Justice Department Settles Document Abuse Claim Against Imagine Schools in Ohio
The Justice Department announced today that it reached an agreement with Imagine Schools Inc., resolving allegations that the company discriminated under the anti-discrimination provision of the Immigration and Nationality Act, when it fired an employee at its Imagine School in Groveport, Ohio, in connection with a “reverification” of his employment eligibility.
In a complaint filed with the department, the employee, a lawful permanent resident, alleged that Imagine School improperly terminated him after he failed to produce an unexpired lawful permanent resident card, also known as “green card,” during reverification of his employment eligibility status for purposes of Form I-9. The employee had originally presented a valid lawful permanent resident card when he was hired, and alleged that his reverification, along with the request for a specific document, was unlawful under the anti-discrimination provision of the Immigration and Nationality Act. Under the rules governing employment eligibility verification, certain documents, including lawful permanent resident cards and U.S. passports, are not subject to reverification. The anti-discrimination provision prohibits discrimination based on citizenship or national origin in the employment eligibility verification process or reverification process.
Under the settlement agreement, Imagine Schools Inc. agrees to pay $20,169 in back pay plus interest to the charging party and $600 in civil penalties to the United States. Imagine Schools Inc. also agrees to comply with the law, to train its human resources personnel about employers’ responsibilities to avoid discrimination in the employment eligibility verification process, and to be subject to reporting and compliance monitory requirements for 18 months.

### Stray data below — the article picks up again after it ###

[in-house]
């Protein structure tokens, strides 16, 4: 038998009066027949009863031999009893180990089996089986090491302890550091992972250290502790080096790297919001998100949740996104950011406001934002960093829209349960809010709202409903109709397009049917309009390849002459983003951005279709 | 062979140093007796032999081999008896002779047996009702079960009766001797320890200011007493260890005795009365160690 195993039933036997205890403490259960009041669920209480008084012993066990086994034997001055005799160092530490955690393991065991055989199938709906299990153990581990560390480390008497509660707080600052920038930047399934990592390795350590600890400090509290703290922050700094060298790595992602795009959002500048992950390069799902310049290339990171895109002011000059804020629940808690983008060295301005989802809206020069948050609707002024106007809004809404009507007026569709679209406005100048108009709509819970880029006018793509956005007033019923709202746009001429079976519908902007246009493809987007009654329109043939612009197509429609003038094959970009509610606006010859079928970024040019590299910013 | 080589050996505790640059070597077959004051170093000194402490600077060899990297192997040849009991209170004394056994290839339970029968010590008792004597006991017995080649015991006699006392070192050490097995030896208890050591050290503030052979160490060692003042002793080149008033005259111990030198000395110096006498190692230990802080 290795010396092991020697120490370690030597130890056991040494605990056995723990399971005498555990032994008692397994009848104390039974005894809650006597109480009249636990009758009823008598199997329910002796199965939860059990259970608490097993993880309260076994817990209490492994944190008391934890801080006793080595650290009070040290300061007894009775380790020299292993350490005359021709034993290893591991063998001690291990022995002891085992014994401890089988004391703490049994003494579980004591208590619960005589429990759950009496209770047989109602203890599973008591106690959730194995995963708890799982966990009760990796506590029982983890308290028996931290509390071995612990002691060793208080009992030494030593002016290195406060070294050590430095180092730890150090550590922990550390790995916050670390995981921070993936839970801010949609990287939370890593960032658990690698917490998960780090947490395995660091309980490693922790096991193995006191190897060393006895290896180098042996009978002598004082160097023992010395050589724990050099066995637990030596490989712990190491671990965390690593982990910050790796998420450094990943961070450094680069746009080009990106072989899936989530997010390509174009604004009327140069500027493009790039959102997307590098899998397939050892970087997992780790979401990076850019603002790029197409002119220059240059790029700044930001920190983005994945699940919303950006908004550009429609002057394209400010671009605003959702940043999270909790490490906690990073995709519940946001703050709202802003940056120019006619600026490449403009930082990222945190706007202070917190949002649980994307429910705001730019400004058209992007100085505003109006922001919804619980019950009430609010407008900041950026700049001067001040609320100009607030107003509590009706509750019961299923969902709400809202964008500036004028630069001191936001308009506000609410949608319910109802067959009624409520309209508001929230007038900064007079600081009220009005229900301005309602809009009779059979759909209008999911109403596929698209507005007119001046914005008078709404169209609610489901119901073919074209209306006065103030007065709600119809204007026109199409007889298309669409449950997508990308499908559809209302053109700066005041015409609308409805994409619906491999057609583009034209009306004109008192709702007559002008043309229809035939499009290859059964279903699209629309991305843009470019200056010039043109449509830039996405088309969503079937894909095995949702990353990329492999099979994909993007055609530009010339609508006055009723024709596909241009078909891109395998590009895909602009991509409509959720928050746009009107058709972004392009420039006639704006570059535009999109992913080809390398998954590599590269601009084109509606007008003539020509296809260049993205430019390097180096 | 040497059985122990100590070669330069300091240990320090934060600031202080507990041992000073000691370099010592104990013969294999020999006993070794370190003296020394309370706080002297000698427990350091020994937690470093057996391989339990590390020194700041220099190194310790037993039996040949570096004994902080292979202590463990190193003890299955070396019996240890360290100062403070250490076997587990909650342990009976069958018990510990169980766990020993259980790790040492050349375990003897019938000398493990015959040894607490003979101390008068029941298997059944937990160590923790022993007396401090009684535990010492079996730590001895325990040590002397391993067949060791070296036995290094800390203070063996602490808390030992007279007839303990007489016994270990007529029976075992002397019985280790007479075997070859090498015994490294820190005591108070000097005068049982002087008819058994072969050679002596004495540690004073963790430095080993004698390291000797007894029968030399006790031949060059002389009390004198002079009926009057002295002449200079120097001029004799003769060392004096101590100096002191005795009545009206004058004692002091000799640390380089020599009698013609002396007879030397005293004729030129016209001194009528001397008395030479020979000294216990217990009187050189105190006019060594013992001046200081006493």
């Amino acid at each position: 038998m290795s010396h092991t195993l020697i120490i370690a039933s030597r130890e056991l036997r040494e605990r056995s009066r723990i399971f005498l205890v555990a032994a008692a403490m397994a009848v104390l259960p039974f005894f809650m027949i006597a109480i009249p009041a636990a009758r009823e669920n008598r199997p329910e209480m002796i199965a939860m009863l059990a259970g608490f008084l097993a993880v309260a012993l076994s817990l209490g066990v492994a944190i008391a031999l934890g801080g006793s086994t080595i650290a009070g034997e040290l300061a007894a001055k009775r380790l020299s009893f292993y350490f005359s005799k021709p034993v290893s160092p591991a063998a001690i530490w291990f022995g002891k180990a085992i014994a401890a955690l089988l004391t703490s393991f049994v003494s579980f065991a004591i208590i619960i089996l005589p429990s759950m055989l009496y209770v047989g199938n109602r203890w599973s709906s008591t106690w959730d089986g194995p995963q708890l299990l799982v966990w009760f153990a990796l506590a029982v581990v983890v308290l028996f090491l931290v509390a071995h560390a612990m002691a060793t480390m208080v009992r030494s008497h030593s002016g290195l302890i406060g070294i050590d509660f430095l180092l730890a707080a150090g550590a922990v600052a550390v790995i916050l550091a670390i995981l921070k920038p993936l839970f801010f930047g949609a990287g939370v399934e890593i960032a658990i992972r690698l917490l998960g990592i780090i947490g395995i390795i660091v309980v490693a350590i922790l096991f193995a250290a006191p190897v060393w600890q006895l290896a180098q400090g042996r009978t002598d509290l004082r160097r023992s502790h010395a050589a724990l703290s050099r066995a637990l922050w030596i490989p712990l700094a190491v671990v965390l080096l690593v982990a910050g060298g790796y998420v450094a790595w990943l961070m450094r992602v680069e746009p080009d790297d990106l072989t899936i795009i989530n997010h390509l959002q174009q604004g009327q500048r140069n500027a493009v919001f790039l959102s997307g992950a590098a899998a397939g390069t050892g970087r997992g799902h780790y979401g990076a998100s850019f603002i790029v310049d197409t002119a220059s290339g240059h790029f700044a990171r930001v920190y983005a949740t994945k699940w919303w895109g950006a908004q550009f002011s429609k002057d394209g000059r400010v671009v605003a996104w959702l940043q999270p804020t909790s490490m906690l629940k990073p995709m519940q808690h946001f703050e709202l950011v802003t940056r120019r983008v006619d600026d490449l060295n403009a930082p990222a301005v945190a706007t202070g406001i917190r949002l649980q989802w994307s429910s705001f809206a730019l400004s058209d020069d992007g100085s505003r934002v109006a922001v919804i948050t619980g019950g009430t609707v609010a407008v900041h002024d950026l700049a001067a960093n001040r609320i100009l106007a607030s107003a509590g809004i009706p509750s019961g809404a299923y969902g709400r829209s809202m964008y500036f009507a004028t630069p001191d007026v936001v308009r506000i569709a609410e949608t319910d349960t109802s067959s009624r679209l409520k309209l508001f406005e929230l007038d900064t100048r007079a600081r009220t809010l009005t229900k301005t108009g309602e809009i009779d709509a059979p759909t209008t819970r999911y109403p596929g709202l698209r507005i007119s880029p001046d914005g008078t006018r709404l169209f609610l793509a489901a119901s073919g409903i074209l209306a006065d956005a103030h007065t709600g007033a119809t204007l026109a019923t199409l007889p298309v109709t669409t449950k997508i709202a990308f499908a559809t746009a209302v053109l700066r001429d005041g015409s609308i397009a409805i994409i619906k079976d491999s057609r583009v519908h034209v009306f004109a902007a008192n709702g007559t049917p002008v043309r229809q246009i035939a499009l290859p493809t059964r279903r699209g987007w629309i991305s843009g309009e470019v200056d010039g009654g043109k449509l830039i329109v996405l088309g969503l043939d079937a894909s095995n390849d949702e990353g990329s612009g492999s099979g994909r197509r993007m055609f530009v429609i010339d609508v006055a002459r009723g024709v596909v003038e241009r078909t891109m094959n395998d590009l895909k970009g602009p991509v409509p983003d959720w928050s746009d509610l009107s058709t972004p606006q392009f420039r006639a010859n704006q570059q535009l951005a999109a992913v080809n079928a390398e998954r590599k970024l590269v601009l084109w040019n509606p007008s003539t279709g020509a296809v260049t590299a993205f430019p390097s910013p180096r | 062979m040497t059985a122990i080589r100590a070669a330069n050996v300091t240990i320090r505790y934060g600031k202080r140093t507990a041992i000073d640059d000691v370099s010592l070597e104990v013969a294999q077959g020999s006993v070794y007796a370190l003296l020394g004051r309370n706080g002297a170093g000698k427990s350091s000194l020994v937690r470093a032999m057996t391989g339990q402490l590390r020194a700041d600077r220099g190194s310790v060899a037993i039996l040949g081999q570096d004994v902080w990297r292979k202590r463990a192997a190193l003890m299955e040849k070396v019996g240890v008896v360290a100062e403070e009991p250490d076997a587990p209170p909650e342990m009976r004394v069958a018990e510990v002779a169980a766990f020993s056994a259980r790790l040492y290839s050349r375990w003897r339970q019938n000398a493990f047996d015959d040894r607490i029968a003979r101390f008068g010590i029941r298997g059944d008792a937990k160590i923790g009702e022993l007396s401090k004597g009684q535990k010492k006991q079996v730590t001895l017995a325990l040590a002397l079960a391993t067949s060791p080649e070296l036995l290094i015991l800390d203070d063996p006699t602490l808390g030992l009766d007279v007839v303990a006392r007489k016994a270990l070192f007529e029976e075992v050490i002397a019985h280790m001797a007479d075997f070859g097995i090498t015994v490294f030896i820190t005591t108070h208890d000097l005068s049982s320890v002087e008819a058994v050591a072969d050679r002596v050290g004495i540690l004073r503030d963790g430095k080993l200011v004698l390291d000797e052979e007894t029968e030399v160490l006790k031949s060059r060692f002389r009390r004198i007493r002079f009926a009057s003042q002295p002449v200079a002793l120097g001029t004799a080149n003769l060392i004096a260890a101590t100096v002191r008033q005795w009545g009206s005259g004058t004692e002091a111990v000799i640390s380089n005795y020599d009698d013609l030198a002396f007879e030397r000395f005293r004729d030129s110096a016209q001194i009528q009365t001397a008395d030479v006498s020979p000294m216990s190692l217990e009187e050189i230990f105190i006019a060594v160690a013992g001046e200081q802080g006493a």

“All work-authorized individuals have the right to work without facing discriminatory hurdles during the employment eligibility verification or reverification process based on their citizenship status or national origin,” said Thomas E. Perez, Assistant Attorney General for the Civil Rights Division. “The department is committed to ensuring authorized workers are treated fairly during the employment eligibility verification process.”
The Office of Special Counsel (OSC) for Immigration-Related Unfair Employment Practices is responsible for enforcing the anti-discrimination provision of the INA, which protects work authorized individuals from employment discrimination on the basis of citizenship status or national origin discrimination, including discrimination in hiring and the employment eligibility verification (Form I-9) process. The Justice Department was represented by Luz V. Lopez-Ortiz in this matter.
For more information about protections against employment discrimination under the immigration law, call 1-800-255-7688 (OSC’s worker hotline) (1-800-237-2525, TDD for hearing impaired), 1-800-255-8155 (OSC’s employer hotline) (1-800-362-2735, TDD for hearing impaired) or 202-616-5594; sign up for a no-cost webinar at www.justice.gov/crt/about/osc/webinars.php ; email firstname.lastname@example.org ; or visit OSC’s website at www.justice.gov/crt/about/osc .